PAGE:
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for the better maintenance of the rest; or such taxes paid out of the rewards of the amorous
It has been before hinted, that this emperor
But all things are now disposed for his reception. At his entrance into the seraglio, a servant delivers him his beaver of state and love, on which is fixed this inestimable jewel as his diadem. When he is seated, the purveyors, Pandarus and Nuncio, marching on each side of the matrun of the house, introduce her into his presence. In the midst of the room, they bow all together to the diadem. When the matron-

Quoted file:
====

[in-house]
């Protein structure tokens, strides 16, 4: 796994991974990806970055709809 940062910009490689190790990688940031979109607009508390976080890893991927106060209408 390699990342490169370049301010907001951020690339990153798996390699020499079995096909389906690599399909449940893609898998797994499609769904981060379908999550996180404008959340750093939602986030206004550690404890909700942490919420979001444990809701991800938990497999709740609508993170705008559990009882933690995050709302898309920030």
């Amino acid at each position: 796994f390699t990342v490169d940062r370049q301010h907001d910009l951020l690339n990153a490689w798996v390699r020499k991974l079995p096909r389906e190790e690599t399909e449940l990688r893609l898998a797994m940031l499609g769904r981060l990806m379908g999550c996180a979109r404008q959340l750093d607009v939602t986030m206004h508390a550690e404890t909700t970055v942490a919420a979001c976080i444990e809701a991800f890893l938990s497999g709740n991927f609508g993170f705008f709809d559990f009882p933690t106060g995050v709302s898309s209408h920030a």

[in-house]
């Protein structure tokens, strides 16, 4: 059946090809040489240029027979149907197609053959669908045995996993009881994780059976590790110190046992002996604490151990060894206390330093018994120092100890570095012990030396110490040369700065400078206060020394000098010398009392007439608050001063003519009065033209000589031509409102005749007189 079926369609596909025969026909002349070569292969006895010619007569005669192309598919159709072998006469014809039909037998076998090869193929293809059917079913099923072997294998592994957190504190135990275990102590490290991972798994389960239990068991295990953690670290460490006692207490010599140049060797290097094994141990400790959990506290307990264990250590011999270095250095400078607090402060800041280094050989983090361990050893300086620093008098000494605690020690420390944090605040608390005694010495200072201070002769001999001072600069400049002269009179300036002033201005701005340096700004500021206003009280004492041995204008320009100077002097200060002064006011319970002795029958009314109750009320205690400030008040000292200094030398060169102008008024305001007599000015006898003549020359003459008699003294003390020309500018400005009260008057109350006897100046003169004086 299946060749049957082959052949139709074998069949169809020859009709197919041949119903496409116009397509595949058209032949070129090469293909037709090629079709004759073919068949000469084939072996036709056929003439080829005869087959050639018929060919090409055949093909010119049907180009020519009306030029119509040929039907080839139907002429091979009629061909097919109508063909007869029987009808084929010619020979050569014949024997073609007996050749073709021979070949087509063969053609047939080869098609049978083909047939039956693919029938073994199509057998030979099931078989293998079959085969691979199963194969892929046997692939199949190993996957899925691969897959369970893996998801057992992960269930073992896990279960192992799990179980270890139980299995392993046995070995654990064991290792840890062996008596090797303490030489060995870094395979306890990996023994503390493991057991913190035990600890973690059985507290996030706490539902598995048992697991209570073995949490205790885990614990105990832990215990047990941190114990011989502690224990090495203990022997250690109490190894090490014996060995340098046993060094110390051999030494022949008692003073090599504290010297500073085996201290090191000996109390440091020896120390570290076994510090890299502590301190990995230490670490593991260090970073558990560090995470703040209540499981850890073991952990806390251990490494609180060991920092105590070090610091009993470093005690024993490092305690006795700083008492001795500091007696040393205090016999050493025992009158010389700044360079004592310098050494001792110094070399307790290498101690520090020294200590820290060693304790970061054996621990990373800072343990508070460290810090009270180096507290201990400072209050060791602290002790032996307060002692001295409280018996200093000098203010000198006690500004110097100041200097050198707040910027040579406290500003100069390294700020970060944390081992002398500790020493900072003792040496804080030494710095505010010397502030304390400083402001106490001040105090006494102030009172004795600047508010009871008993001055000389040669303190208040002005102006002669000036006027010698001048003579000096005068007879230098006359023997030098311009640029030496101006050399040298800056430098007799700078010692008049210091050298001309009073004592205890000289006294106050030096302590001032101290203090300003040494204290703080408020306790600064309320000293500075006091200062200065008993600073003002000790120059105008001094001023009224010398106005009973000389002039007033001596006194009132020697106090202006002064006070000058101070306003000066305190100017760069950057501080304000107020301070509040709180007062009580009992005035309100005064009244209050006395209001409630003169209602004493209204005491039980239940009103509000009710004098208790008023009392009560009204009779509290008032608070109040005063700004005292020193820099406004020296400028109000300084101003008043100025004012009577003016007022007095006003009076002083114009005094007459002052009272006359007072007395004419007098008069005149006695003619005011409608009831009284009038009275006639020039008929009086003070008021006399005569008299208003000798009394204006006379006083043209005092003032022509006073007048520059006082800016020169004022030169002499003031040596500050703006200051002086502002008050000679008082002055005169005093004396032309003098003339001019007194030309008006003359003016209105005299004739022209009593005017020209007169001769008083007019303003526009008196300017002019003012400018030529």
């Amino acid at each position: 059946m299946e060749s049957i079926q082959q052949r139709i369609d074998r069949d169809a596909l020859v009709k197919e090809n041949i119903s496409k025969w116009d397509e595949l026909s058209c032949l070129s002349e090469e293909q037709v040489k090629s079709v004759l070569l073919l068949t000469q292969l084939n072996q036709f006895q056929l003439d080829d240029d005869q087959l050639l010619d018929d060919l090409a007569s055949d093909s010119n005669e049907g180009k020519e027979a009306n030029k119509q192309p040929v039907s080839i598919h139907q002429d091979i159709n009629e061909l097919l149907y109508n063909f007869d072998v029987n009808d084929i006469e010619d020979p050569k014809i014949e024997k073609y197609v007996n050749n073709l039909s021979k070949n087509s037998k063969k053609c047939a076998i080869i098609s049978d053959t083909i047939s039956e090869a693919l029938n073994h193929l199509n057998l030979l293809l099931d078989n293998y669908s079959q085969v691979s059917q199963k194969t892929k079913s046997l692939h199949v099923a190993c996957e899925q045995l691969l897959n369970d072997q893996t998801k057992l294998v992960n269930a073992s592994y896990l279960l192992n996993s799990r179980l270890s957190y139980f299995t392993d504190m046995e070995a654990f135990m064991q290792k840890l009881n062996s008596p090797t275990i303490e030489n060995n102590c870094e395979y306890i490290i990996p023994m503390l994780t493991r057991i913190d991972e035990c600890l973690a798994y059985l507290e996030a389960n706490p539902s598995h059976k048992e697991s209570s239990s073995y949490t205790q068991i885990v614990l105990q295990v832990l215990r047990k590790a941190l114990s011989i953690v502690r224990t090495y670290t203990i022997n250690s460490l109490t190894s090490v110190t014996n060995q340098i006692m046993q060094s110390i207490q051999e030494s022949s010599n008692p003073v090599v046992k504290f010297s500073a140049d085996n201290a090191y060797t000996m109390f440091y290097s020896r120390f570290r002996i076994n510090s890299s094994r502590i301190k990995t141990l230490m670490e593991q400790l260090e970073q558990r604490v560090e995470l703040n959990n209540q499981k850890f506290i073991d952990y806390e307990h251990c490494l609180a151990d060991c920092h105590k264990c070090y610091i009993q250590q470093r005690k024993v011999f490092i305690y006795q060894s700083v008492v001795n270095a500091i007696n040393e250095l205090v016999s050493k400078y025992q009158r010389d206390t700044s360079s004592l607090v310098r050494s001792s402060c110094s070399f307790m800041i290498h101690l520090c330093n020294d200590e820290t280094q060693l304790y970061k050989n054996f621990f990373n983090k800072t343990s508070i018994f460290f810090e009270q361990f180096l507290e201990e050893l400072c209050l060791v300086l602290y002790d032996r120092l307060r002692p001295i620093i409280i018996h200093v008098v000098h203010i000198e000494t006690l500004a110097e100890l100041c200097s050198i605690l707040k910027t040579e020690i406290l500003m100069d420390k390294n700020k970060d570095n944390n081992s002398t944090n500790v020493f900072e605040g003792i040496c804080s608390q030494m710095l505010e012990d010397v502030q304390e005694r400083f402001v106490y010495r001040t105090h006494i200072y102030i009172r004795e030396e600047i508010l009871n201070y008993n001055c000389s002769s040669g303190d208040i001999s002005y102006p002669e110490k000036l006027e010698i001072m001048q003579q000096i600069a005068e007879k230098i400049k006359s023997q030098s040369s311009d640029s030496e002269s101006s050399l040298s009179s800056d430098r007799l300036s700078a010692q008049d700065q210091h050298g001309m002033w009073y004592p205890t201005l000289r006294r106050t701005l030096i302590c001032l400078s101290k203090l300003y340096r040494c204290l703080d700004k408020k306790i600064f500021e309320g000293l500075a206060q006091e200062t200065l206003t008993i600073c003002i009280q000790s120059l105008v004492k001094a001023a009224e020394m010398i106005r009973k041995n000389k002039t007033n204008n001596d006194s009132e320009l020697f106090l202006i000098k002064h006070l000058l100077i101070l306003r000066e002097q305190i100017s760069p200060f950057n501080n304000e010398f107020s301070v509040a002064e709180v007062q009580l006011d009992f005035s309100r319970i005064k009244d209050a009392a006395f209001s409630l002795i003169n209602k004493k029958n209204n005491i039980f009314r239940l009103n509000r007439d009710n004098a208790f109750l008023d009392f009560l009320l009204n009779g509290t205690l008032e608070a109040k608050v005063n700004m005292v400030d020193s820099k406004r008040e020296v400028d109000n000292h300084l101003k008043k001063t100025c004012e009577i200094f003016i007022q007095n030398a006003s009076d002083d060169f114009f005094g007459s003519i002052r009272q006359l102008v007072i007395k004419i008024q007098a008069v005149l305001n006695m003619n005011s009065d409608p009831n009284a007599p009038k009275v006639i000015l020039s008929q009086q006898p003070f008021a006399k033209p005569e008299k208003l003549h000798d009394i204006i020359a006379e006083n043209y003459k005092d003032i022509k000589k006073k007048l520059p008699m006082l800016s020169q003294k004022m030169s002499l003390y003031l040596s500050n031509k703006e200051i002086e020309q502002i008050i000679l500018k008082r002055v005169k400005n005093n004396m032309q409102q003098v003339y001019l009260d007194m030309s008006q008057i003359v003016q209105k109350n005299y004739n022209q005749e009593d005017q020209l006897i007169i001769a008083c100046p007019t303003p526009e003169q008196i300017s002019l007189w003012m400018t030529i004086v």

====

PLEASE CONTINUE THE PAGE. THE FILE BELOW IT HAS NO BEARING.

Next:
But wealth and wisdom are possessions too solemn not to give weariness to active minds, without the relief (in vacant hours) of wit and love, which are the proper amusements of the powerful and the wise. This emperor, therefore, with great regularity, every day at five in the afternoon, leaves his money-changers, his publicans, and little hoarders of wealth, to their low pursuits, and ascends his chariot, to drive to Will's; where the taste is refined, and a relish given to men's possessions, by a polite skill in gratifying their passions and appetites. There it is that the emperor has learned to live and to love, and not, like a miser, to gaze only on his ingots or his treasures; but, with a nobler satisfaction, to live the admiration of others, for his splendour and happiness in being master of them. But a prince is no more to be his own caterer in his love, than in his food; therefore Aurengezebe has ever in waiting two purveyors for his dishes, and his wenches for his retired hours, by whom the scene of his diversion is prepared in the following manner :